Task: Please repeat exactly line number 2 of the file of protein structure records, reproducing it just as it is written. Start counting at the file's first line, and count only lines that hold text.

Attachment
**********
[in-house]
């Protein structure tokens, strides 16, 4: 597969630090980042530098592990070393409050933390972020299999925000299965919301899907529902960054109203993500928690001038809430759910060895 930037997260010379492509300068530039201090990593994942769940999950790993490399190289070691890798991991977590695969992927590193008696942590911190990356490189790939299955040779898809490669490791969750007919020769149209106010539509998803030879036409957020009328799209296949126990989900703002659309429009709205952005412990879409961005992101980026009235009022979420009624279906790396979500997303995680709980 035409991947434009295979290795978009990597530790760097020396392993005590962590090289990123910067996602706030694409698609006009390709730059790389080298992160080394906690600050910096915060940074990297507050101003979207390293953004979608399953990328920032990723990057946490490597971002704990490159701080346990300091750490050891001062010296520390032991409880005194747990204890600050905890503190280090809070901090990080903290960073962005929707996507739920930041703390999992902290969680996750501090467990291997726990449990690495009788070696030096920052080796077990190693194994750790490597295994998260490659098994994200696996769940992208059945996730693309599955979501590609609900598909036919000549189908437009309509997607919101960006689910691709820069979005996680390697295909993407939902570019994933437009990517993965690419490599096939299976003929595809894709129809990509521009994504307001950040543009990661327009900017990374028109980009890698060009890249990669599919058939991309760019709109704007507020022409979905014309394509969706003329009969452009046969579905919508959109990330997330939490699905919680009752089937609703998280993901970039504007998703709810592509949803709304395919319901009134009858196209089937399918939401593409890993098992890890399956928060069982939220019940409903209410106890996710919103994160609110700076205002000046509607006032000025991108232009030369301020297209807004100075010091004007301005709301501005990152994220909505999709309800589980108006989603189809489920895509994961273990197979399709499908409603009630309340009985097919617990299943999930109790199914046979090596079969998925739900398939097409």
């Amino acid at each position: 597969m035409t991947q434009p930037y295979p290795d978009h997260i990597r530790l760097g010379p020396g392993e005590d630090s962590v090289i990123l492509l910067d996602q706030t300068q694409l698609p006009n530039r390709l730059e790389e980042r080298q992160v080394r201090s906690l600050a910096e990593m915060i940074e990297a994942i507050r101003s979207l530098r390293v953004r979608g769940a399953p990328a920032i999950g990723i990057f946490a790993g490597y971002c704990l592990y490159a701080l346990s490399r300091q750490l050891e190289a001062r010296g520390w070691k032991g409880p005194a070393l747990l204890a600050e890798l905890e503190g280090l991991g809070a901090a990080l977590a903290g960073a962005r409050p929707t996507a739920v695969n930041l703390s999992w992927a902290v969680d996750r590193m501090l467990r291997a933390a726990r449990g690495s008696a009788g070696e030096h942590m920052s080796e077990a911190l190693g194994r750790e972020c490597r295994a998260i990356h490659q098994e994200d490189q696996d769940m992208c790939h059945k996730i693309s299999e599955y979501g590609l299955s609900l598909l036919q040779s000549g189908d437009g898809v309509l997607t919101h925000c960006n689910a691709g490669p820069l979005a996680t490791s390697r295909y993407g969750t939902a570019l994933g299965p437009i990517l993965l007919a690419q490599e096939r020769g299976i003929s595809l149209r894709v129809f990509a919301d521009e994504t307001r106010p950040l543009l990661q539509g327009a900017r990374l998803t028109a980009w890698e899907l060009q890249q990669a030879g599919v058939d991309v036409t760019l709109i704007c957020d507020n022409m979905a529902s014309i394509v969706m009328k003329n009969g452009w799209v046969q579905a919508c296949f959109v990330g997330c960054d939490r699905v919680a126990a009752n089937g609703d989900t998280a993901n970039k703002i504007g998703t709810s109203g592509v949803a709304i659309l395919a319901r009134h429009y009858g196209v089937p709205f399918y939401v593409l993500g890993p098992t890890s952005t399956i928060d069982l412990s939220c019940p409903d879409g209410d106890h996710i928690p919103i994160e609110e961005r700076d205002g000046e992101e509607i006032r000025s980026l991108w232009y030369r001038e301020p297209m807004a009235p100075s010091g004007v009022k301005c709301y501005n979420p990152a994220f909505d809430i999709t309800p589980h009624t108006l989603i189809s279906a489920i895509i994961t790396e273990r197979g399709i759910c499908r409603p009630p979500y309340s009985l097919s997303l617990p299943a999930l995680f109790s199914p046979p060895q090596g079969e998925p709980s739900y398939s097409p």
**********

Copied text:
């Protein structure tokens, strides 16, 4: 597969630090980042530098592990070393409050933390972020299999925000299965919301899907529902960054109203993500928690001038809430759910060895 930037997260010379492509300068530039201090990593994942769940999950790993490399190289070691890798991991977590695969992927590193008696942590911190990356490189790939299955040779898809490669490791969750007919020769149209106010539509998803030879036409957020009328799209296949126990989900703002659309429009709205952005412990879409961005992101980026009235009022979420009624279906790396979500997303995680709980 035409991947434009295979290795978009990597530790760097020396392993005590962590090289990123910067996602706030694409698609006009390709730059790389080298992160080394906690600050910096915060940074990297507050101003979207390293953004979608399953990328920032990723990057946490490597971002704990490159701080346990300091750490050891001062010296520390032991409880005194747990204890600050905890503190280090809070901090990080903290960073962005929707996507739920930041703390999992902290969680996750501090467990291997726990449990690495009788070696030096920052080796077990190693194994750790490597295994998260490659098994994200696996769940992208059945996730693309599955979501590609609900598909036919000549189908437009309509997607919101960006689910691709820069979005996680390697295909993407939902570019994933437009990517993965690419490599096939299976003929595809894709129809990509521009994504307001950040543009990661327009900017990374028109980009890698060009890249990669599919058939991309760019709109704007507020022409979905014309394509969706003329009969452009046969579905919508959109990330997330939490699905919680009752089937609703998280993901970039504007998703709810592509949803709304395919319901009134009858196209089937399918939401593409890993098992890890399956928060069982939220019940409903209410106890996710919103994160609110700076205002000046509607006032000025991108232009030369301020297209807004100075010091004007301005709301501005990152994220909505999709309800589980108006989603189809489920895509994961273990197979399709499908409603009630309340009985097919617990299943999930109790199914046979090596079969998925739900398939097409």